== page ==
Santa Clara County health officials said that under the most optimistic timeline, shots could be available by Wednesday or Thursday of next week.
Los Angeles County officials estimated that shots could be available late next week.
Based on that timeline, children could complete their two-dose vaccine regimen in time for the busy winter holiday season.
As with those ages 12 and older, the vaccine for this younger age group will be administered in two parts, with the second dose recommended by the manufacturer to be given three weeks after the first.
Because it takes two weeks following the second dose to be considered fully protected, the earliest cohort would be partly protected by Thanksgiving and fully protected by Christmas.
Booster shots for eligible residents are expected to be widely available starting Saturday.
Vaccinating youngsters, officials say, will not only help prevent them from being stricken by the disease; it will also keep them from unwittingly spreading the virus to other, more vulnerable residents — and from incubating potentially dangerous coronavirus mutations.
“Fully vaccinated children will be better protected at schools, youth activities, holiday gatherings and celebrations, and homes,” Los Angeles County Public Health Director Barbara Ferrer said in a statement.
Children ages 5 to 11 make up roughly 9% of California’s population, and widely vaccinating them would substantially boost the state’s inoculation coverage.
Already, more than 68% of Californians have received at least one dose and about 62% are considered fully vaccinated, according to data compiled by The Times.
While much attention has been paid to boosters — which are now available to certain recipients of the Pfizer-BioNTech and Moderna vaccines, as well as everyone who got Johnson & Johnson — officials say getting more uninoculated residents to roll up their sleeves remains a top priority.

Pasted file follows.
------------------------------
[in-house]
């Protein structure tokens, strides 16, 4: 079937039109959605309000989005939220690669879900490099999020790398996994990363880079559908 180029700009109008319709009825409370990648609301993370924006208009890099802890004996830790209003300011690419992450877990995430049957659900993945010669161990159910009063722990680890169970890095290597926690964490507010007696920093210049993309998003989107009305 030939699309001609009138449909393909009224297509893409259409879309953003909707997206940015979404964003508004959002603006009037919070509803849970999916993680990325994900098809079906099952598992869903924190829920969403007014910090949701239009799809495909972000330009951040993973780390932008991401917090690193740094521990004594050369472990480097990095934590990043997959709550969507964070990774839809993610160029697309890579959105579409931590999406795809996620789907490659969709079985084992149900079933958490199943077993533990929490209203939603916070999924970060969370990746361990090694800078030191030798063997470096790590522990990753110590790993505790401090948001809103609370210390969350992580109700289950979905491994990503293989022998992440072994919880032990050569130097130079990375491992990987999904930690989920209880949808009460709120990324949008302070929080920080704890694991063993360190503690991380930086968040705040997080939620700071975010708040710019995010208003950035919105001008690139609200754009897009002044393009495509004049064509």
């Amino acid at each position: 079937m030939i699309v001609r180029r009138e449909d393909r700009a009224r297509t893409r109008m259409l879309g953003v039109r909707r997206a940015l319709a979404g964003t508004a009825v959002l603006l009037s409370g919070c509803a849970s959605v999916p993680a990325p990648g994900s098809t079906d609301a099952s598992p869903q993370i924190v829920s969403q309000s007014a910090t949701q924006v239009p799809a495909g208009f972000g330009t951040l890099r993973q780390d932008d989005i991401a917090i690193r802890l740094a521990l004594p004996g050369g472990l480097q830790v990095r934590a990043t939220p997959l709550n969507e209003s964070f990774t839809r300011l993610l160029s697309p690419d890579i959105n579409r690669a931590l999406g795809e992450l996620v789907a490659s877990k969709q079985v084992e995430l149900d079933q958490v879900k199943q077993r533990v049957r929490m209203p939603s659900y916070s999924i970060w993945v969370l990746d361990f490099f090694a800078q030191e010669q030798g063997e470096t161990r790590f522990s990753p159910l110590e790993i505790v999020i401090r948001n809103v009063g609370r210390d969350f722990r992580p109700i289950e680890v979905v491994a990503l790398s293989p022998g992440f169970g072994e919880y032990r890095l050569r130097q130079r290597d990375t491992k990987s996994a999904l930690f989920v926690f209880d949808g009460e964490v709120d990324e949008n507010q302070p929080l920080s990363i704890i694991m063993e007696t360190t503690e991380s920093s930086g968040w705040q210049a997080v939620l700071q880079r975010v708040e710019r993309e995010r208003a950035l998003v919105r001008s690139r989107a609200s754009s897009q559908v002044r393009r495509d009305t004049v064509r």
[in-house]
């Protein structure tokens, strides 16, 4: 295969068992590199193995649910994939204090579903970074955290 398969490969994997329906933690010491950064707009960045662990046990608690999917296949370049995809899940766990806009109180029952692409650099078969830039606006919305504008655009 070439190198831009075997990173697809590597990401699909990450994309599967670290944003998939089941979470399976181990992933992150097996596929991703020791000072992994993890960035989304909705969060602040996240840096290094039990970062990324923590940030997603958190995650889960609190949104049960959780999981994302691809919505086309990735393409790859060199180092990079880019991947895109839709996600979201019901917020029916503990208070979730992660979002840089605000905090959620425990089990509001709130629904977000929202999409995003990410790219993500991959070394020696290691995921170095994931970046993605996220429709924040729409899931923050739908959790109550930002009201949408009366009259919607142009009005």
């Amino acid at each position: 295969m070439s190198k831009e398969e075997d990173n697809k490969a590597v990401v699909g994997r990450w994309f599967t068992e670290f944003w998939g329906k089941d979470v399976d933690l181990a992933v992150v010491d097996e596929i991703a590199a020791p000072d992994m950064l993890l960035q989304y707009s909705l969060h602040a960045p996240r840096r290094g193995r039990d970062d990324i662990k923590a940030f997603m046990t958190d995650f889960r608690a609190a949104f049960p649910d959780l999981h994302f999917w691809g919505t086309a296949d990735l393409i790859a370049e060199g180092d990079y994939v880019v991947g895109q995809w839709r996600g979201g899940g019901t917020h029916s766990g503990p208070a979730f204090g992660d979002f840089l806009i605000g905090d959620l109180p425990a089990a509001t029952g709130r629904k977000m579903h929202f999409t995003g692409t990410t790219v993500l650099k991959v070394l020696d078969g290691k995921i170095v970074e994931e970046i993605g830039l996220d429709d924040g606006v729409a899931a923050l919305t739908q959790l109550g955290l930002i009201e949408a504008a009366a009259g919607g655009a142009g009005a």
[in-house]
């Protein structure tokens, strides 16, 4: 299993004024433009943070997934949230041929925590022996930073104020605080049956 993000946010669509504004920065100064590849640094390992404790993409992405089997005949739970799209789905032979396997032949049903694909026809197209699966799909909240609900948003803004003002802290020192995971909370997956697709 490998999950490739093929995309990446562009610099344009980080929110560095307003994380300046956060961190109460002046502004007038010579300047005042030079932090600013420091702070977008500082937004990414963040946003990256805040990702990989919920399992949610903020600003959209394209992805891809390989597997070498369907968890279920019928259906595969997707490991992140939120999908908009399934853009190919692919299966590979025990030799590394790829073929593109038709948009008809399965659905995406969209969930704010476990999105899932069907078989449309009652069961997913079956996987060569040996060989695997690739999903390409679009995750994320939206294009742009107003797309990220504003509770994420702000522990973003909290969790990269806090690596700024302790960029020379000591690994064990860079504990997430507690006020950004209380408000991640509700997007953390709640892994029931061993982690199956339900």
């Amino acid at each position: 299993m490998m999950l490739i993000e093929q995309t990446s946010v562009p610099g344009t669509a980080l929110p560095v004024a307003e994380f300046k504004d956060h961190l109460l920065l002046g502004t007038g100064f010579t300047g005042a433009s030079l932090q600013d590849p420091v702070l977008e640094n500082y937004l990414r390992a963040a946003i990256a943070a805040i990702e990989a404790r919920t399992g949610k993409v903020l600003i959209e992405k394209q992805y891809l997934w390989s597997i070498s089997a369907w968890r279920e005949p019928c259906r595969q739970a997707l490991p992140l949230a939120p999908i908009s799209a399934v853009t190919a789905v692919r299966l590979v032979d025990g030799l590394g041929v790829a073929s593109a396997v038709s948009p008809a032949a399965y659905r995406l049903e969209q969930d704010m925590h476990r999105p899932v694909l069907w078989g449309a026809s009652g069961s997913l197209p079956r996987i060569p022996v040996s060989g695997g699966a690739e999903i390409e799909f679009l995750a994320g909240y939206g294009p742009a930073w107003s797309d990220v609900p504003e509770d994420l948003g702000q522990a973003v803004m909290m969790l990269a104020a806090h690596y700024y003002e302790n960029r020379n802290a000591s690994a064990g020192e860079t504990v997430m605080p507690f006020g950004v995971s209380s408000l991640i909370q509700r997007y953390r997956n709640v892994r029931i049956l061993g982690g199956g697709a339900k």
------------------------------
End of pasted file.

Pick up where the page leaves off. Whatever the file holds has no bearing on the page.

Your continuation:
“We all want to be past this pandemic,” Gov. Gavin Newsom told reporters Wednesday, shortly after receiving his own Moderna booster, which followed his original J&J shot. “But we know the ticket out of this pandemic is getting these booster shots and getting the unvaccinated vaccinated. And we still have more work to do.”
The potential new front of the inoculation campaign comes as California is still combating vestiges of the latest coronavirus surge, fueled by the highly infectious Delta variant.
At the peak of the wave, California was confirming an average of nearly 15,000 new daily infections, and more than 8,300 COVID-19 patients were hospitalized statewide.
The number of coronavirus-positive patients hospitalized, 3,827 as of Tuesday, is largely flat from two weeks ago and has increased slightly over the last week.
On average, about 100 Californians are dying of COVID-19 each day.
Officials continue to stress that unvaccinated residents are bearing the brunt of the pandemic.
Unvaccinated Californians are more than six times likelier to be infected, 12 times more likely to wind up hospitalized and 18 times more likely to die than their vaccinated counterparts, said Dr. Mark Ghaly, the state’s health and human services secretary.
Federal health officials aren’t giving any specific recommendations, but there are options for COVID-19 boosters, and it’s OK if you mix vaccines.
Though children are, on the whole, far less likely than adults to suffer the worst health effects of COVID-19, the disease is not harmless for youngsters.
COVID-19 recently emerged as one of the top 10 killers of children ages 5 to 11. The CDC found that the 66 deaths recorded in the yearlong period that ended Oct. 2 made COVID-19 the eighth-leading cause of death among children in that age range.
The chance of dying of COVID-19 among children can be small yet still rank as a leading cause of death because children don’t die very often.
COVID-19 outbreaks have been increasing in L.A. County schools and programs in recent weeks, although not to the same extent as during last year’s autumn and winter surge.
As of mid-October, more than 6 million children in the U.S. had been infected with the coronavirus since the pandemic began, with 1 million of those cases recorded in the last six weeks.
“There simply is not an acceptable number of child deaths when such an effective and safe prevention [is] available,” Pan said.